252 F2d 698 Electric Company v. G E Bass & Company
252 F.2d 698
B & G ELECTRIC COMPANY, Appellant,
G. E. BASS & COMPANY, Inc., Appellee.
United States Court of Appeals Fifth Circuit.
Feb. 25, 1958, Rehearing Denied April 1, 1958.
L. A. Smith, Jr., Holly Springs, Miss., Robert L. Taylor, Memphis, Tenn., for appellant.
Chester L. Sumners, Oxford, Miss., Will A. Hickman, Oxford, Miss., of counsel, for appellee.
Before RIVES, TUTTLE and CAMERON, Circuit Judges.
RIVES, Circuit Judge.
Liability vel non of the appellant under an indemnity contract for a $2,000.00 attorney's fee incurred by the appellee is all of the present controversy that remains to be decided.
The appellant, B & G, was the electrical work subcontractor under the appellee, Bass, the prime contractor, for the construction of a building at Grenada, Mississippi. The case turns upon the indemnity provision of the subcontract which reads as follows:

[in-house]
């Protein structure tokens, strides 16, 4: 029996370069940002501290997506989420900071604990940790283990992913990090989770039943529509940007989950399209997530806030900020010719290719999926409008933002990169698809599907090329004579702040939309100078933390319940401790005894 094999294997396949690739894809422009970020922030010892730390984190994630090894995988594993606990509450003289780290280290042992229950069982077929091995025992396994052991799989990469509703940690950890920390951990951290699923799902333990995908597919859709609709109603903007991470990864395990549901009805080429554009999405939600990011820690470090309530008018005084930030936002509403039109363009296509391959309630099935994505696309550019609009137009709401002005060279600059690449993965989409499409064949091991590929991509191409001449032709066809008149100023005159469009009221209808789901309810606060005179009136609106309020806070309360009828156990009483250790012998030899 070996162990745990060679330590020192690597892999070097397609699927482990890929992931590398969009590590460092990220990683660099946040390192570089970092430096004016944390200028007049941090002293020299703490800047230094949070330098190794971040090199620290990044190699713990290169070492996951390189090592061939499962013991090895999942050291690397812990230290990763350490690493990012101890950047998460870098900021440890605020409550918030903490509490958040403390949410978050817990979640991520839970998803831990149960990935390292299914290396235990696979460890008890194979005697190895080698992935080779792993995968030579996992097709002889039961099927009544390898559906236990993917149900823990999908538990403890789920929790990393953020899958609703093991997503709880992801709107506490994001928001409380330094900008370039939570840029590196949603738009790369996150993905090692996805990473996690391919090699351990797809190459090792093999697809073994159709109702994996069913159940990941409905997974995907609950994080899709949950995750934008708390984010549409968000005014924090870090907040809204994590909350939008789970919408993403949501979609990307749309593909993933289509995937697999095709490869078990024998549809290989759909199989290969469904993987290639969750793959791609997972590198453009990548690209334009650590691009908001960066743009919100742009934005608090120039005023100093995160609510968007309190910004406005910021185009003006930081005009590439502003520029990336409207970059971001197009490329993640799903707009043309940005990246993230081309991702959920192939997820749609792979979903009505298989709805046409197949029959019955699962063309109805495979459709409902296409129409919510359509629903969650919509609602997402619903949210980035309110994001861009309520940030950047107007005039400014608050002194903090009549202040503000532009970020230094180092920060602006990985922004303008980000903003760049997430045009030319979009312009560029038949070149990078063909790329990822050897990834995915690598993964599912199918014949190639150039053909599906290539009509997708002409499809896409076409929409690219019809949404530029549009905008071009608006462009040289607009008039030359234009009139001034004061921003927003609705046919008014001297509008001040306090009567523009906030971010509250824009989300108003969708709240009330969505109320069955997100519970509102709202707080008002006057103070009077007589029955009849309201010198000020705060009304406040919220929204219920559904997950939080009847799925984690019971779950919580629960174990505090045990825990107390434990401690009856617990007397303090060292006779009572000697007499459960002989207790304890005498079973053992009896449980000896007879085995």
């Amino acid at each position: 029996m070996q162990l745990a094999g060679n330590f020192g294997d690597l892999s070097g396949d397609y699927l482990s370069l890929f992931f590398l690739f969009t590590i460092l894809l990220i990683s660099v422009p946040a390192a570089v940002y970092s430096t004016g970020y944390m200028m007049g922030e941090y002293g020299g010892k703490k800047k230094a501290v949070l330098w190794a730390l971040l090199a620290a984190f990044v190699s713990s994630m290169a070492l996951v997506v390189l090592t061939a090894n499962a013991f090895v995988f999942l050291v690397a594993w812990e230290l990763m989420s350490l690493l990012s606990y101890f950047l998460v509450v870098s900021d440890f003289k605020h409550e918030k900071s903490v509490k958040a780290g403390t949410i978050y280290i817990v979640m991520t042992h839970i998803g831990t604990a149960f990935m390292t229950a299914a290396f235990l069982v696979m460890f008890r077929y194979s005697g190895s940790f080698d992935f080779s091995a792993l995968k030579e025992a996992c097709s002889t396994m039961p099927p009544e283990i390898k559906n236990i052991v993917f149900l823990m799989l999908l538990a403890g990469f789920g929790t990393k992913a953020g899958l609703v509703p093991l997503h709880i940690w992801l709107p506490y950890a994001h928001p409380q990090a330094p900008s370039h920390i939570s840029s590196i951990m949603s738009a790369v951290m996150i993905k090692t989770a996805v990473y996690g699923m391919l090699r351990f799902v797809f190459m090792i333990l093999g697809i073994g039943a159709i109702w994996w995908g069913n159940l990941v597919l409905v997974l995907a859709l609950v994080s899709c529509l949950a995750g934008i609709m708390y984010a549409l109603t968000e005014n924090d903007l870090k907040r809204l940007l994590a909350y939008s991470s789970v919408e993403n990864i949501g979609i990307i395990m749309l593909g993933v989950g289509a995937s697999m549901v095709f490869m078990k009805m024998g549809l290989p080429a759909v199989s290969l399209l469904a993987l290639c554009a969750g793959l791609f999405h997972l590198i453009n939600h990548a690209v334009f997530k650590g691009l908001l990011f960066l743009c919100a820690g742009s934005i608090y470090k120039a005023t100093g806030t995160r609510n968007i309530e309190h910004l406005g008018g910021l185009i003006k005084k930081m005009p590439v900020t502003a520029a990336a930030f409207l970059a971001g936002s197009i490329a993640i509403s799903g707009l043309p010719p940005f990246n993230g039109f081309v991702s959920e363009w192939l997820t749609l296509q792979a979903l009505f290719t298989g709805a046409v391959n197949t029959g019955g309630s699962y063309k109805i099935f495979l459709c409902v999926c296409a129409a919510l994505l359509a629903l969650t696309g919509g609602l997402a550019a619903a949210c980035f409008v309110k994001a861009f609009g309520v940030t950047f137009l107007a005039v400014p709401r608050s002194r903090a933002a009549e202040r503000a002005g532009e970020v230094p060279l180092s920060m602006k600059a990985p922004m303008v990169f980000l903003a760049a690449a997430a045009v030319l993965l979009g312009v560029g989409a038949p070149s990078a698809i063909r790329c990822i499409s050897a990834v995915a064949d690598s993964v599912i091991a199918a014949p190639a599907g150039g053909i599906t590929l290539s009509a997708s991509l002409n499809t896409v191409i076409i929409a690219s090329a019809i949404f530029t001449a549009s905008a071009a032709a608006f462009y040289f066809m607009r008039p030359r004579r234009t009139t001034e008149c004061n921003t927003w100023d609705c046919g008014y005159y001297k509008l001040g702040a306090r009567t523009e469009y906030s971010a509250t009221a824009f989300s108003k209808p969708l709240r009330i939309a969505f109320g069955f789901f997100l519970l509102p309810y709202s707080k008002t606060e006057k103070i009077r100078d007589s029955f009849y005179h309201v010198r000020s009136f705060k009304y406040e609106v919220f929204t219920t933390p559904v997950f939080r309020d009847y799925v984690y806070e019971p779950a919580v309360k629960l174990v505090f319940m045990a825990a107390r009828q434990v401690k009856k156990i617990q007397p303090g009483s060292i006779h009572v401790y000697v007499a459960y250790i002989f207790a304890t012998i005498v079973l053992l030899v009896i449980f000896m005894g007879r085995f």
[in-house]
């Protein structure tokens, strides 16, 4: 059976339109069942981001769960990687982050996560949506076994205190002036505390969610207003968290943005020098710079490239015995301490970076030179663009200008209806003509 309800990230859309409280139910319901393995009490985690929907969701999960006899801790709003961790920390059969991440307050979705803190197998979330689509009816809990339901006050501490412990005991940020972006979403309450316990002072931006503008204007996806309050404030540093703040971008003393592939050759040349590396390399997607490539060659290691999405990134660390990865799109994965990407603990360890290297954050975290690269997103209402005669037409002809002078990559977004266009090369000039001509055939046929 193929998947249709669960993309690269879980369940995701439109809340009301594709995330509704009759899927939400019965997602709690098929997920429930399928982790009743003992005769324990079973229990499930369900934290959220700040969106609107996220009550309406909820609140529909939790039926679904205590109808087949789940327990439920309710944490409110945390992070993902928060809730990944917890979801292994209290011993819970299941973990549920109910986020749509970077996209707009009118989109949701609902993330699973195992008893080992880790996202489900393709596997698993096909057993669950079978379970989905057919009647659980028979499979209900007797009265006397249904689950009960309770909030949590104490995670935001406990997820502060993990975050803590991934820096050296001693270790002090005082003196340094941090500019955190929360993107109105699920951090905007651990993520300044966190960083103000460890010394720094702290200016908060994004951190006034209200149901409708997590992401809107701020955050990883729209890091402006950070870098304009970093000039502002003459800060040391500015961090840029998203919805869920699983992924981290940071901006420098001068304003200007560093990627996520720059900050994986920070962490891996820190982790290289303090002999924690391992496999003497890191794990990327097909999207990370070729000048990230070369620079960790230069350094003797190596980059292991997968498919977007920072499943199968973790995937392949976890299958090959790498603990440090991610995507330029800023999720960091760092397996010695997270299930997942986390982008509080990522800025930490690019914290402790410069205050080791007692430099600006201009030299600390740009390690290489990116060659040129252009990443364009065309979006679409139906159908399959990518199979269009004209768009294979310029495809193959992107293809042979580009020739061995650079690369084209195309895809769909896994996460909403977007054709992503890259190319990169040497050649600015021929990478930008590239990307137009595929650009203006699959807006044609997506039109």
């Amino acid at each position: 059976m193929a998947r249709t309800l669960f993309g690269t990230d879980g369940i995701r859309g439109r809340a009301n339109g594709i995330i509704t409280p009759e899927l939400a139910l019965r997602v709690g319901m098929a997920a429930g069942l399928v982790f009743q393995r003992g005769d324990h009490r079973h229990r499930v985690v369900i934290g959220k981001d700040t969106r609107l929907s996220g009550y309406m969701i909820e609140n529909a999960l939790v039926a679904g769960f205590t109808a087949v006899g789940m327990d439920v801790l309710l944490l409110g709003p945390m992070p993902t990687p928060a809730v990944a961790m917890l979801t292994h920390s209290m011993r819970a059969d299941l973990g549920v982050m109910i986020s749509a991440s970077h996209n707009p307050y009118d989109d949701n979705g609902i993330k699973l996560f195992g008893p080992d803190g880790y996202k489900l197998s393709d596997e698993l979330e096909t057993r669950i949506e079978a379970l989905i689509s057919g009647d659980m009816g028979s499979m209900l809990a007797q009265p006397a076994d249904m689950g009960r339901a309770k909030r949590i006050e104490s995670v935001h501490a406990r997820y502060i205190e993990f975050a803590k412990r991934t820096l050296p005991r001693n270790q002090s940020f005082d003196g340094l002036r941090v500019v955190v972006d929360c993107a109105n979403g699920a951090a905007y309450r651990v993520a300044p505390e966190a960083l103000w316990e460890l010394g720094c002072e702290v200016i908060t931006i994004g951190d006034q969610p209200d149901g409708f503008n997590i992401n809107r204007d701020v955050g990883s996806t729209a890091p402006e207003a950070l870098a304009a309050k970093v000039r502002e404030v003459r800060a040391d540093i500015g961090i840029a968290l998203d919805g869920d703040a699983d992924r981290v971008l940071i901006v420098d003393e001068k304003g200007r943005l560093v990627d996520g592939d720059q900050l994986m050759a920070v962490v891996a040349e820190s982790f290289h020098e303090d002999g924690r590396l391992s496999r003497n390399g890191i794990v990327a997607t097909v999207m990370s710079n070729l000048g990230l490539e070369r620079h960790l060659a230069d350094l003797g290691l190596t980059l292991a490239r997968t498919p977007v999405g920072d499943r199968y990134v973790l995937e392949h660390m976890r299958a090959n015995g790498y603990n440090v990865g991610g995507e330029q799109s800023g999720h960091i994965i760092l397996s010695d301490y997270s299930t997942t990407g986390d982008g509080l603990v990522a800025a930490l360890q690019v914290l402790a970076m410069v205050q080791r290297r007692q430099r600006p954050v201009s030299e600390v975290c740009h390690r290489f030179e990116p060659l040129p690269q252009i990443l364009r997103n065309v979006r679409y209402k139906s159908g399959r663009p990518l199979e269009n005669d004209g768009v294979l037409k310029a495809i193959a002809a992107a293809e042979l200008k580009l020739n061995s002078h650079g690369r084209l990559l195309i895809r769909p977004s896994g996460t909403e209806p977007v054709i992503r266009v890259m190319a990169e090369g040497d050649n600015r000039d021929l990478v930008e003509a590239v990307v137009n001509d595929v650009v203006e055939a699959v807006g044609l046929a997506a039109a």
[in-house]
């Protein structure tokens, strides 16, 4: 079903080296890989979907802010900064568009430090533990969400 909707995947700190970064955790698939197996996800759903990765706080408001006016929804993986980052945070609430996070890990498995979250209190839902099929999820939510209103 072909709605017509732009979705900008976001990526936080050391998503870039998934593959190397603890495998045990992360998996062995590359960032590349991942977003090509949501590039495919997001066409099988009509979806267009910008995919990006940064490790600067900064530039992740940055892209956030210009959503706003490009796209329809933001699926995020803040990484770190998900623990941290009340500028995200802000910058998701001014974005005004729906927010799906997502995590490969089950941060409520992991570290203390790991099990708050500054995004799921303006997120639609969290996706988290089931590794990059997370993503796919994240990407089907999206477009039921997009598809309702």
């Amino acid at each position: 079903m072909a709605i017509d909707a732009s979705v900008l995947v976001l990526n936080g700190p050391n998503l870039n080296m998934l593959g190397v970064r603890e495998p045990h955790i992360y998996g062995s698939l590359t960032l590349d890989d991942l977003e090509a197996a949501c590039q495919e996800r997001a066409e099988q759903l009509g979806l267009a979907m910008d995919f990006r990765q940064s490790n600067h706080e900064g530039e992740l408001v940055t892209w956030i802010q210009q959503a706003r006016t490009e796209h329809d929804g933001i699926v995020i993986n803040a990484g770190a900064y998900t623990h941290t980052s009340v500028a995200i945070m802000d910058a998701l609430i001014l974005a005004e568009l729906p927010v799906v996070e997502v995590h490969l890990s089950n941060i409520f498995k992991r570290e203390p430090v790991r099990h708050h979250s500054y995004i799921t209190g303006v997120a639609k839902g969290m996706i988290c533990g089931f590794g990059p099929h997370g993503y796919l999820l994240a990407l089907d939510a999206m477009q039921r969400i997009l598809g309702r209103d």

'The Sub-contractor shall protect any indemnity said Contractor against any loss or damage suffered by any one arising through the negligence of the Sub-contractor or those employed by him, or his agents or servants; he shall bear any expense which the Contractor may have by reason thereof, or on account of being charged therewith; and if there are any such injuries to persons or property unsettled for when the work herein provided for is finished, final settlement between the Contractor and Sub-contractor shall be deferred until such claims are adjusted or suitable special indemnity acceptable to the Congractor is provided by the Sub-contractor.'